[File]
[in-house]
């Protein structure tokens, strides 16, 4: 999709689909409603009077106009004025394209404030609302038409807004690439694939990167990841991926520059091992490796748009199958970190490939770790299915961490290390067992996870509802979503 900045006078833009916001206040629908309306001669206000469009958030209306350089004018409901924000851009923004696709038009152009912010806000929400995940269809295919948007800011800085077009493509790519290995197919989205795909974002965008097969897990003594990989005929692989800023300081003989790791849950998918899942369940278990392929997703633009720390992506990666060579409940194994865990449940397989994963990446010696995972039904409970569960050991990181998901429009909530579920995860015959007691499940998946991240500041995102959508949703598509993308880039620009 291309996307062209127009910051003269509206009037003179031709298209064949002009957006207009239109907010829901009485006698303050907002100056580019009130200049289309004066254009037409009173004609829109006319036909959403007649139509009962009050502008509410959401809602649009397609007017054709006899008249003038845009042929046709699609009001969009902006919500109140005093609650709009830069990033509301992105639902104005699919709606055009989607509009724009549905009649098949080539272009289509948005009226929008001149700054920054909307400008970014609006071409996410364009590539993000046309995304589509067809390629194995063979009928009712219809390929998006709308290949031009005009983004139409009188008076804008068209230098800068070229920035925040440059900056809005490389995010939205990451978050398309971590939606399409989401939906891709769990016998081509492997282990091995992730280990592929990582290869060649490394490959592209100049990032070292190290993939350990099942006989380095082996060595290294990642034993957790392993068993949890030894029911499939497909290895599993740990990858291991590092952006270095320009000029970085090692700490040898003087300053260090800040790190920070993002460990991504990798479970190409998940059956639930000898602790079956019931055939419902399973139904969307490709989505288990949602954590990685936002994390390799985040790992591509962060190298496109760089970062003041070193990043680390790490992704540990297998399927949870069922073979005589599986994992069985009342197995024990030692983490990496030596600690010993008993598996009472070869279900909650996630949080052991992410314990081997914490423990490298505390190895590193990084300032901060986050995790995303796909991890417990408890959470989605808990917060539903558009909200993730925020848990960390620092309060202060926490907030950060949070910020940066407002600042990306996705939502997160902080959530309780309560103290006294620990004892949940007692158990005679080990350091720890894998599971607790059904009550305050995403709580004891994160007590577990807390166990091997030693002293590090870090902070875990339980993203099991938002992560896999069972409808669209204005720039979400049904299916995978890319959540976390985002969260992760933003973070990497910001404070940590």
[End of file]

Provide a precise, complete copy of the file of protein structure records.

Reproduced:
[in-house]
């Protein structure tokens, strides 16, 4: 999709689909409603009077106009004025394209404030609302038409807004690439694939990167990841991926520059091992490796748009199958970190490939770790299915961490290390067992996870509802979503 900045006078833009916001206040629908309306001669206000469009958030209306350089004018409901924000851009923004696709038009152009912010806000929400995940269809295919948007800011800085077009493509790519290995197919989205795909974002965008097969897990003594990989005929692989800023300081003989790791849950998918899942369940278990392929997703633009720390992506990666060579409940194994865990449940397989994963990446010696995972039904409970569960050991990181998901429009909530579920995860015959007691499940998946991240500041995102959508949703598509993308880039620009 291309996307062209127009910051003269509206009037003179031709298209064949002009957006207009239109907010829901009485006698303050907002100056580019009130200049289309004066254009037409009173004609829109006319036909959403007649139509009962009050502008509410959401809602649009397609007017054709006899008249003038845009042929046709699609009001969009902006919500109140005093609650709009830069990033509301992105639902104005699919709606055009989607509009724009549905009649098949080539272009289509948005009226929008001149700054920054909307400008970014609006071409996410364009590539993000046309995304589509067809390629194995063979009928009712219809390929998006709308290949031009005009983004139409009188008076804008068209230098800068070229920035925040440059900056809005490389995010939205990451978050398309971590939606399409989401939906891709769990016998081509492997282990091995992730280990592929990582290869060649490394490959592209100049990032070292190290993939350990099942006989380095082996060595290294990642034993957790392993068993949890030894029911499939497909290895599993740990990858291991590092952006270095320009000029970085090692700490040898003087300053260090800040790190920070993002460990991504990798479970190409998940059956639930000898602790079956019931055939419902399973139904969307490709989505288990949602954590990685936002994390390799985040790992591509962060190298496109760089970062003041070193990043680390790490992704540990297998399927949870069922073979005589599986994992069985009342197995024990030692983490990496030596600690010993008993598996009472070869279900909650996630949080052991992410314990081997914490423990490298505390190895590193990084300032901060986050995790995303796909991890417990408890959470989605808990917060539903558009909200993730925020848990960390620092309060202060926490907030950060949070910020940066407002600042990306996705939502997160902080959530309780309560103290006294620990004892949940007692158990005679080990350091720890894998599971607790059904009550305050995403709580004891994160007590577990807390166990091997030693002293590090870090902070875990339980993203099991938002992560896999069972409808669209204005720039979400049904299916995978890319959540976390985002969260992760933003973070990497910001404070940590």